Christmas in Greece…la,la,la,la,la,la,la,la ,la!!!!!!!!!
During Christmas most Greek towns are being decorated with Christmas lights and trees, stores are all decorated with Christmas ornaments and the streets are full of people doing the last minute shopping of presents amidst carols and bands playing in a festive mood. In most major towns, you will find concerts, theatrical performances and other cultural events that guarantee a wonderful time with plenty of things to do.
The holidays feature three basic days of celebration: Christmas Eve(24th of December), New Year’s Eve(31st of December) and the Epiphany(6th of January). On these days most people tend to gather at home with their families, relatives and friends and exchange gifts and wishes before the clock ticks midnight and the festive night life begins. Some choose to stay home and watch a Christmas show while enjoying their melomakarona and kourabiedes, while others party to daylight in the nightclubs and bouzoukia.
Food plays a big , if not the biggest, part in Greek Christmas .
Melomakarona and kourabiedes are something to wait for all year long.I remember having these for the holidays for as long as I’ve been able to eat solid food .
Here is the original recipe for melomakarona by Βάγια, my mother …YOU ARE WELCOME 🙂
En Francia …
The celebration of Christmas in France varies greatly from region to region. In many places the main celebration is on 24th and 25th of December. There is a big dinner with the whole family these days.
The réveillon (what we call Christmas Eve) is an important day of the holidays, it is not a festivity but we start the party at night, with a family dinner ´´under the light of the candles´´. In many houses we exchange gifts this day or the next one, the morning of December 25th .
Regarding Christmas traditions and childhood, children leave their little shoes by the fireplace for Santa to fill them with presents, and small gifts such as candy, fruit and nuts are hung on the Christmas tree overnight.
Some typical dishes are the ´´foie gras´´, the white wine, the oysters and the Champagne. We eat a lot of meat, fish and chocolate too. Then we have some traditional desserts like the ´´bûche de Noël´´, a small log-shaped cake made with walnuts and chocolate.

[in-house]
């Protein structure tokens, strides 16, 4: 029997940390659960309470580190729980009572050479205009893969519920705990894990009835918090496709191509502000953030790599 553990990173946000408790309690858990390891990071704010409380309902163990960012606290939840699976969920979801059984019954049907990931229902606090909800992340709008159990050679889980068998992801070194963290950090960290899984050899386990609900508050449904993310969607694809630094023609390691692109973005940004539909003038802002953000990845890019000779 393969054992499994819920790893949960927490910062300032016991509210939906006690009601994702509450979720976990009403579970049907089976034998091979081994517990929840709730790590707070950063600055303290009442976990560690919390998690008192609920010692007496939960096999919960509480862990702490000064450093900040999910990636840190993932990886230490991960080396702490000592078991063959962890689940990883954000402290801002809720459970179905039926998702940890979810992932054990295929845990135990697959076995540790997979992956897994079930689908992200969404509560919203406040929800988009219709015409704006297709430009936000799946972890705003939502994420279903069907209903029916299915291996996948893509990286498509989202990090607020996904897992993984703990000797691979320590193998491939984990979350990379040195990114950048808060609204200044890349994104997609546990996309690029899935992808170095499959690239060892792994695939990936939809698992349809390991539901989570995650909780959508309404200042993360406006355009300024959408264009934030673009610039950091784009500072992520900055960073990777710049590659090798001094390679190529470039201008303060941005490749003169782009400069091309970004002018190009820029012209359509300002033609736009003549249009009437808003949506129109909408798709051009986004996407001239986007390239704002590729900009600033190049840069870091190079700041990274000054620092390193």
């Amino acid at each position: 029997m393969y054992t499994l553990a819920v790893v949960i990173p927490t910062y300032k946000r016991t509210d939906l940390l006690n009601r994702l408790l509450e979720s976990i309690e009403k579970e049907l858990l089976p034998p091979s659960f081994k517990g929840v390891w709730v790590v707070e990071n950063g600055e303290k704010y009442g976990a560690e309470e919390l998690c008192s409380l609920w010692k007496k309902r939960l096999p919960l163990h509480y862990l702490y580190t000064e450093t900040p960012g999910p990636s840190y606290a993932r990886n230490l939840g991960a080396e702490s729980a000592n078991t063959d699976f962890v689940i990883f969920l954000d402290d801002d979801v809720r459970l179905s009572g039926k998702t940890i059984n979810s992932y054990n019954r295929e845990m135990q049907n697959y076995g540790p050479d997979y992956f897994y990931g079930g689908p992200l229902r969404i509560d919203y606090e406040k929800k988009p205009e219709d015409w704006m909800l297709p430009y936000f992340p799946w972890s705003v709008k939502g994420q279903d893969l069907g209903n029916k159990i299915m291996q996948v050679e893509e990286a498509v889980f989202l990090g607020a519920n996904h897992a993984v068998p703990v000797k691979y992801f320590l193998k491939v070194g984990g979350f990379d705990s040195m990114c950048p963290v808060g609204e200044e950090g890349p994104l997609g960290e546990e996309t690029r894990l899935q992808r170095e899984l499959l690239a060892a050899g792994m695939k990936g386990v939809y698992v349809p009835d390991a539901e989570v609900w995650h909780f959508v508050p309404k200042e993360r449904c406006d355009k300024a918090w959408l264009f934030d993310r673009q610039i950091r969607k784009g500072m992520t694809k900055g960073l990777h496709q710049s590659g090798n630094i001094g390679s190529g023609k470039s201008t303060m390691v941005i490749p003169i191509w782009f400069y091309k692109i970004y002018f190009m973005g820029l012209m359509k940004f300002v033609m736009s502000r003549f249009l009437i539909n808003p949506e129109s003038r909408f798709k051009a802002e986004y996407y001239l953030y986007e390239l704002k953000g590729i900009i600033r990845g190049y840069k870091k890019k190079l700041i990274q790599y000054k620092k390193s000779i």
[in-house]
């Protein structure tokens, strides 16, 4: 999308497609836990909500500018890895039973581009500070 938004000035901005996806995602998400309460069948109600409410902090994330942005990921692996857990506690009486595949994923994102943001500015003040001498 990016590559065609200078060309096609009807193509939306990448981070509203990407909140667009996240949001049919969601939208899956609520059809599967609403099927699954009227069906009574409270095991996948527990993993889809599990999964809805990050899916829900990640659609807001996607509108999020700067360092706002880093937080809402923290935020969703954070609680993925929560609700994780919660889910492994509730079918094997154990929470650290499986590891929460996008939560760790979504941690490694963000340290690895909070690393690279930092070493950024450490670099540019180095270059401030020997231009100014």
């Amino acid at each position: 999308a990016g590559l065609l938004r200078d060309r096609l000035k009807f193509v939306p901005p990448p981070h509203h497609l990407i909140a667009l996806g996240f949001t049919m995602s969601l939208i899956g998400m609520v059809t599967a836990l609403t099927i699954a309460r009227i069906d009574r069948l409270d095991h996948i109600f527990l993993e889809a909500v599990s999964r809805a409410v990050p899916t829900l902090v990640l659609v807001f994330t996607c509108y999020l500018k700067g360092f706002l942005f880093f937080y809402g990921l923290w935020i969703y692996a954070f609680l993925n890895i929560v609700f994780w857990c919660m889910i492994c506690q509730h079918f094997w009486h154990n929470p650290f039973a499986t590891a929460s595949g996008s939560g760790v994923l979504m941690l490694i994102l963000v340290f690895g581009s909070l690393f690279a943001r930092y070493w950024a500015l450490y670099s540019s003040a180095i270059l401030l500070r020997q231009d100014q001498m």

It is in 1521 that the Christmas tree made its first appearance in Alsace, a French region. The trees back then, were decorated with roses, apples (referring to Adam and Eve), cakes and cookies.
We don’t have the ´´Reyes´´ but we have “La Galette des Rois” the whole month of January, that is offered and eaten by the members of the family on Sundays. Within the Galette, there is a small ceramic figurine hidden. The person who finds it in their pastel piece, becomes the king or queen.
Christmas in Italy
Christmas in Italy is a heartfelt celebration. Our country is a symbol of Catholic Christianity and the “spirit of Christmas” comes in all forms.Families are usually very united and organize many dinners. A lot of food is cooked in this period!
Many lights are installed in the streets and the and monuments of cities and countries. We also have the tradition of the Christmas tree and the crib.There are Christmas markets everywhere where you can buy the rarest and most traditional things: food, special cookies, decorating material.It is not uncommon that many churches organize exhibitions of cribs in my city. Also,“vin brulé” is provided outside the churches at the end of the celebrations, hot wine that is served to share in our cold nights (this for us who live in the north, every area of Italy has its special characteristics. We are a country rich in traditions, even when we talk about the same holiday).
What I dislike is that Christmas is often seen as a hypocrite opportunity amid the lights and gift expenses sense, of being together and sharing with those less fortunate. This is true not just for Christmas, I think giving back to others should be something to enjoy all year round, not just for a few days because tradition dictates. Christmas should be a time to reflect on, spend quality time with our beloved ones without forgetting the rest.
(Prato della Valle, Padova)